Because I love a rollicking good adventure. Growing up with some of the real greats of literary fiction will do that to you. A well written story is an amazing adventure, even if the characters never leave their own wardrobe. Adventure is something you can find anywhere, if you just know how to look for it. Sometimes, though, you don’t have the time to build a pirate ship and scour the seas, or have the cash to fill your dirigible with helium and float off into the sunset.
I like to write my stories so people can do that. Give my stories ten minutes of your time and you’re not a nine-to-fiver, anymore. You’re a Hunter, striding through the underbrush of the Piney Woods of Texas, armed with a shotgun and a smart mouth. You’re the captain of a thousand legions, playing a game of strategy on the last battlefield of a dying world.
In addition, as Ms. Banschbach and fellow tag-ee Ms. Rose pointed out, as a writer, I get to write stories. That means I control what goes in. There’s far too much trash in modern novels, especially ones marketed towards children. My writing may not be geared towards kids 12 or younger, but there’s nothing in them I’d be embarrassed to read to a kindergartener. Never, ever, forever and amen.
How does my writing Process work:
Well, as some of my readers may remember from my recent post on this, the Process (note the capital P) goes something like this:
Sit down at typewriter. Say “uh…….” for about thirty minutes. Realize I don’t have the typewriter plugged in (if it’s an electric) Turn on some music. After doing this two or three times, I usually start typing. Once I actually do that, I’m good. Ideas start to flow and the words follow. Once I’ve typed up a page or so, I scan it into the computer and correct any transcription errors and really bad phrasing before moving on to the next page.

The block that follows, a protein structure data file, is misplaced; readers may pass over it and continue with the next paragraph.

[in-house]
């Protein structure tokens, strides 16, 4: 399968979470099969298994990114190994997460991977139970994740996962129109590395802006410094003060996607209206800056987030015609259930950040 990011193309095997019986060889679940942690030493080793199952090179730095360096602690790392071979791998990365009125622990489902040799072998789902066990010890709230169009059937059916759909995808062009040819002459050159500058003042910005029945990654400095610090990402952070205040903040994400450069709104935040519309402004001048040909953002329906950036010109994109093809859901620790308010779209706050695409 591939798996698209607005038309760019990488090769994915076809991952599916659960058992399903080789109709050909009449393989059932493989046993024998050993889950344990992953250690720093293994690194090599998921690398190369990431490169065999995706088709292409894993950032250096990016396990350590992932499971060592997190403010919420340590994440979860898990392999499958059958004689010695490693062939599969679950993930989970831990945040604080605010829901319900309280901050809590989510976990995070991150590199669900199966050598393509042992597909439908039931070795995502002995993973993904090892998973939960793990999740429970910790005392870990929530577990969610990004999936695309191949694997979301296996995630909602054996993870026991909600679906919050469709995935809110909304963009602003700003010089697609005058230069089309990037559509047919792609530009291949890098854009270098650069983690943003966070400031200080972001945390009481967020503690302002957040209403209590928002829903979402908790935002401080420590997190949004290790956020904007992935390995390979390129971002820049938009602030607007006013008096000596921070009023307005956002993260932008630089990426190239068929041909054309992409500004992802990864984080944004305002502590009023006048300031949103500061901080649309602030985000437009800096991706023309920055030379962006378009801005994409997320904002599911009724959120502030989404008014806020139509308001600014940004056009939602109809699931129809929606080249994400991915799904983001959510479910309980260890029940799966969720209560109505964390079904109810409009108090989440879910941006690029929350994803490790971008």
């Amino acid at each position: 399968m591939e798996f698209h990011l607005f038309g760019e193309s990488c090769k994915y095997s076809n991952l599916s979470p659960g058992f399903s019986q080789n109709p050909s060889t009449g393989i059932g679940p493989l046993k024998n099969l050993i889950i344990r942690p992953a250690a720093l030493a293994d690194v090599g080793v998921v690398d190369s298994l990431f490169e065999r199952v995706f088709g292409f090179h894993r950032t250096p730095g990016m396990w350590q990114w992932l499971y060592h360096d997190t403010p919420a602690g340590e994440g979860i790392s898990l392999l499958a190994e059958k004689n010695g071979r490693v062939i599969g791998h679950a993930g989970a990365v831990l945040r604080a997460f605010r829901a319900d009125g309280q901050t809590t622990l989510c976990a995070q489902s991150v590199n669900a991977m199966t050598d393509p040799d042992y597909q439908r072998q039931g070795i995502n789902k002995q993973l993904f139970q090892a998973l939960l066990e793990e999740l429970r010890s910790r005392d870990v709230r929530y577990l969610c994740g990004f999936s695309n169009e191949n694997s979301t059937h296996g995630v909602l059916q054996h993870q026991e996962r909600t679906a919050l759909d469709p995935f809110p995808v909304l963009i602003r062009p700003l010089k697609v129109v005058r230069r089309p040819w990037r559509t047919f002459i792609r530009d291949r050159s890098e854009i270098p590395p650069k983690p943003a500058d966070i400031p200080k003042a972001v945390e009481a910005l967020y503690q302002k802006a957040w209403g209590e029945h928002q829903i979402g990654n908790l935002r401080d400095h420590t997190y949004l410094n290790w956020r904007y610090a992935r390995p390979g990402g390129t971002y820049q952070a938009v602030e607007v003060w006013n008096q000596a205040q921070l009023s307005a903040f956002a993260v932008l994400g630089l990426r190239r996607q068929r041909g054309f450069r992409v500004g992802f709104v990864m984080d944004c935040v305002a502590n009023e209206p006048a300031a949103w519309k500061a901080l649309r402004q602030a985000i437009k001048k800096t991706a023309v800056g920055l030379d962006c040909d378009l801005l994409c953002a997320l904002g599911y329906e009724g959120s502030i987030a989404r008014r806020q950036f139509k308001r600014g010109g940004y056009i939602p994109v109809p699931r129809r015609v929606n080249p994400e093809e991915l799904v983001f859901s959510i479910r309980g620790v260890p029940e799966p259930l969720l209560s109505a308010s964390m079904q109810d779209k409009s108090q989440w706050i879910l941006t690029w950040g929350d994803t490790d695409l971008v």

Now, a lot of writers seem to need a game-plan before starting a story, but I find this just makes me get bored. If I already know how the story turns out, why finish it? I “seat-of-the-pant’s-it” coming up with everything on the fly. Some of you might say “well, how do you keep it from being a tangled mess without a plan?” Frankly? I don’t. I’m a MASSIVELY linear thinker, so if something doesn’t directly follow from the previous plot, it doesn’t go in. My stories can be complex, intrigue-packed, and full of plot-twists, but I’ve never had a problem with the plot tripping over itself.
I’ve found that planning out a story means I rarely finish it. I write because I like a good story. If each new scene is as much of a surprise to me as it is to the readers, then I’m DYING to see what happens next. If I’ve planned it out already, then I know, so I don’t bother writing any more. For instance, last week, I discovered (much to my surprise) that one of my “Eye in the Storm” characters is a retired Hunter. This had, and will have, a very interesting effect on the rest of the story.
So, I’ve answered the four questions and here are the two people I think you’ll enjoy hearing answer them as well:
Blackdragon80, possibly better known to Twitterites as @scgregory80.
Jenna Willet of Jen’s Pen Den